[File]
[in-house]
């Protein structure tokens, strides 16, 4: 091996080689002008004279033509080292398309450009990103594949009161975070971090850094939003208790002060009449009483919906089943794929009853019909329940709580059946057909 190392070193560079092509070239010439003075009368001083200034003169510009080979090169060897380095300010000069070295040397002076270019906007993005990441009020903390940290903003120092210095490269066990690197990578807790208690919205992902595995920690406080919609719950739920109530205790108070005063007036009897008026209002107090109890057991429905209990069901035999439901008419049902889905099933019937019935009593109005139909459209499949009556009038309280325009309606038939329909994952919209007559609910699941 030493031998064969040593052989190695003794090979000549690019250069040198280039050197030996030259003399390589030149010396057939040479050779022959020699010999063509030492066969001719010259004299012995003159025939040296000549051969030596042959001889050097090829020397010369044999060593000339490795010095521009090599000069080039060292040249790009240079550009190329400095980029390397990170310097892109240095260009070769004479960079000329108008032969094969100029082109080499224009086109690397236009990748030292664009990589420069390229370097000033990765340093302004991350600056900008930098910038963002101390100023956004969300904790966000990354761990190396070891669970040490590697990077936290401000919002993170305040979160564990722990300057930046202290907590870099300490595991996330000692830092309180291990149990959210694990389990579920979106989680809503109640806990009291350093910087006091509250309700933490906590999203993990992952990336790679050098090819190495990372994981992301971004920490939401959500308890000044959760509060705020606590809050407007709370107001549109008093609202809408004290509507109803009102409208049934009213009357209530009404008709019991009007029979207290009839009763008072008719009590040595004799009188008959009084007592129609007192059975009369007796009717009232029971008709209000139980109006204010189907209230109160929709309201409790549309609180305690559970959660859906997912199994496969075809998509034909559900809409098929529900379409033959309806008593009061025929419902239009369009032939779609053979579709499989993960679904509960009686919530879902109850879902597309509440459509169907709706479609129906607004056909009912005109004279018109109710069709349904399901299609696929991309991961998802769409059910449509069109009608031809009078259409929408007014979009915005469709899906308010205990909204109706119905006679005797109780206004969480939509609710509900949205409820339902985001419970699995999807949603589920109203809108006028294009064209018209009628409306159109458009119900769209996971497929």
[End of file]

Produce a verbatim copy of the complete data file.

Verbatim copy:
[in-house]
């Protein structure tokens, strides 16, 4: 091996080689002008004279033509080292398309450009990103594949009161975070971090850094939003208790002060009449009483919906089943794929009853019909329940709580059946057909 190392070193560079092509070239010439003075009368001083200034003169510009080979090169060897380095300010000069070295040397002076270019906007993005990441009020903390940290903003120092210095490269066990690197990578807790208690919205992902595995920690406080919609719950739920109530205790108070005063007036009897008026209002107090109890057991429905209990069901035999439901008419049902889905099933019937019935009593109005139909459209499949009556009038309280325009309606038939329909994952919209007559609910699941 030493031998064969040593052989190695003794090979000549690019250069040198280039050197030996030259003399390589030149010396057939040479050779022959020699010999063509030492066969001719010259004299012995003159025939040296000549051969030596042959001889050097090829020397010369044999060593000339490795010095521009090599000069080039060292040249790009240079550009190329400095980029390397990170310097892109240095260009070769004479960079000329108008032969094969100029082109080499224009086109690397236009990748030292664009990589420069390229370097000033990765340093302004991350600056900008930098910038963002101390100023956004969300904790966000990354761990190396070891669970040490590697990077936290401000919002993170305040979160564990722990300057930046202290907590870099300490595991996330000692830092309180291990149990959210694990389990579920979106989680809503109640806990009291350093910087006091509250309700933490906590999203993990992952990336790679050098090819190495990372994981992301971004920490939401959500308890000044959760509060705020606590809050407007709370107001549109008093609202809408004290509507109803009102409208049934009213009357209530009404008709019991009007029979207290009839009763008072008719009590040595004799009188008959009084007592129609007192059975009369007796009717009232029971008709209000139980109006204010189907209230109160929709309201409790549309609180305690559970959660859906997912199994496969075809998509034909559900809409098929529900379409033959309806008593009061025929419902239009369009032939779609053979579709499989993960679904509960009686919530879902109850879902597309509440459509169907709706479609129906607004056909009912005109004279018109109710069709349904399901299609696929991309991961998802769409059910449509069109009608031809009078259409929408007014979009915005469709899906308010205990909204109706119905006679005797109780206004969480939509609710509900949205409820339902985001419970699995999807949603589920109203809108006028294009064209018209009628409306159109458009119900769209996971497929």